Robert Shiller won the Nobel Prize in economics last year for his financial market studies, which helped him successfully predict the dotcom bubble and the housing bubble when very few people were doing so.
Basically, we should pay attention to anything he says.
This evening, the Yale professor Tweeted his thoughts on Google Glass.
After trying it at the World Economic Forum in Davos, he found them so-so (which is basically how BI feels).
But he provided a brilliant suggestion for how they could be improved: facial recognition.
Here’s Shiller’s Tweet:
I try on Google Glass for first time at WEF. I might like them, especially with face recognition, which would really change events like this
— Robert J Shiller (@RobertJShiller) January 22, 2014
Google has banned facial recognition apps for Glass, calling them an invasion of privacy (though you can download such an app on a “jailbroken” Glass device, meaning one hacked free from Google’s restrictions).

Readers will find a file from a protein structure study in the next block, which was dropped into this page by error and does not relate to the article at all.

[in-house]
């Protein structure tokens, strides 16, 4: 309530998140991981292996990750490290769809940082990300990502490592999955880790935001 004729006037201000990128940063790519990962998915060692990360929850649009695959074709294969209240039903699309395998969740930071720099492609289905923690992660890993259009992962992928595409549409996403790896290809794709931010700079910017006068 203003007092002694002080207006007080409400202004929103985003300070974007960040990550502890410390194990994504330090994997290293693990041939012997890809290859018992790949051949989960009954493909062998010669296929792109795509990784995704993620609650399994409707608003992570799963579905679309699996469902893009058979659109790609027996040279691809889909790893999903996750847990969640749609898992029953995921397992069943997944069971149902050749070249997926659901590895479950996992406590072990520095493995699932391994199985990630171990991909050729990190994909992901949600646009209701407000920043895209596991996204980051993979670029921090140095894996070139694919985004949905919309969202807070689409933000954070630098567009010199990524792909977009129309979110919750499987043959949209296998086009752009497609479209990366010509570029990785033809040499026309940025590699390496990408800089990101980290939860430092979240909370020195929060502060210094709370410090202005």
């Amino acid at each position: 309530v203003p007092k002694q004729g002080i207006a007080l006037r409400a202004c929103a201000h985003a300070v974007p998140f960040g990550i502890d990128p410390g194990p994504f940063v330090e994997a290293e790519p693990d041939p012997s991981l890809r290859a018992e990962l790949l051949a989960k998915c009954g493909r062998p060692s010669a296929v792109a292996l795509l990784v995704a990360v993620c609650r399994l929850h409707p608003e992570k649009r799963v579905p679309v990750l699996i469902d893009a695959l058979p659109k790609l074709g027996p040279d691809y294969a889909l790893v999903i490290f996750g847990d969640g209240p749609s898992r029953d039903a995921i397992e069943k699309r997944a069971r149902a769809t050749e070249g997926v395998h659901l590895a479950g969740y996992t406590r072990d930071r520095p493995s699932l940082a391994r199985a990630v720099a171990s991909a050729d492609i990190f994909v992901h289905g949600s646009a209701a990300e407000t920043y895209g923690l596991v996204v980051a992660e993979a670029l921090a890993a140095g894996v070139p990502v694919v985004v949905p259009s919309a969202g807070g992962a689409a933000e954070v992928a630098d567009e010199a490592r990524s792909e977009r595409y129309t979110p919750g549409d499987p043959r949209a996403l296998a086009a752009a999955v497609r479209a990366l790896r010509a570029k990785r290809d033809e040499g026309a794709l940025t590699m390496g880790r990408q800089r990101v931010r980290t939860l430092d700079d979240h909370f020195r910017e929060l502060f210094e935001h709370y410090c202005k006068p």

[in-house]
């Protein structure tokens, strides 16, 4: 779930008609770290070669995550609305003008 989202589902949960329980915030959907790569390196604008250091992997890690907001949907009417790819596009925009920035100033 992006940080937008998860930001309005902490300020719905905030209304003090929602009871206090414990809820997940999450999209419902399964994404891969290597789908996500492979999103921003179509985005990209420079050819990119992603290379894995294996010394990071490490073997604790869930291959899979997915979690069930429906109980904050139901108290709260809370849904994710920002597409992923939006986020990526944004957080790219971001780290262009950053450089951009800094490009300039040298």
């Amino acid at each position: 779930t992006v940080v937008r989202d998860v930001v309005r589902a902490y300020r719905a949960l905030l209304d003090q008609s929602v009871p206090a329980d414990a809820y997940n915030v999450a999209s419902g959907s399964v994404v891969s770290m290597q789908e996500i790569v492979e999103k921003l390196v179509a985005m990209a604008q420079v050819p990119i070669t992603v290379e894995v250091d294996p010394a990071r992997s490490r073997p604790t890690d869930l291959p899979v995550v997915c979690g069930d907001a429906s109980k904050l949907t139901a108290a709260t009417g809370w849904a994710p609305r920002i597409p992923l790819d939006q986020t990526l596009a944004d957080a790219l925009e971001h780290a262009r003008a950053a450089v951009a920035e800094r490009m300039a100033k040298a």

But if you think about it, facial recognition would help overcome one of the main complaints about Glass right now: that wearing them makes you look obnoxious.
What’s even more embarrassing, though, is forgetting the name of someone you know you’re supposed to know.
You wouldn’t want Glass to allow you to look up personal details about your local barista.
But if you could commodify Glass so that it could be given out conferences like Davos, and then create an app that allows for uploading event-specific information, it seems like the privacy concerns would be negligible.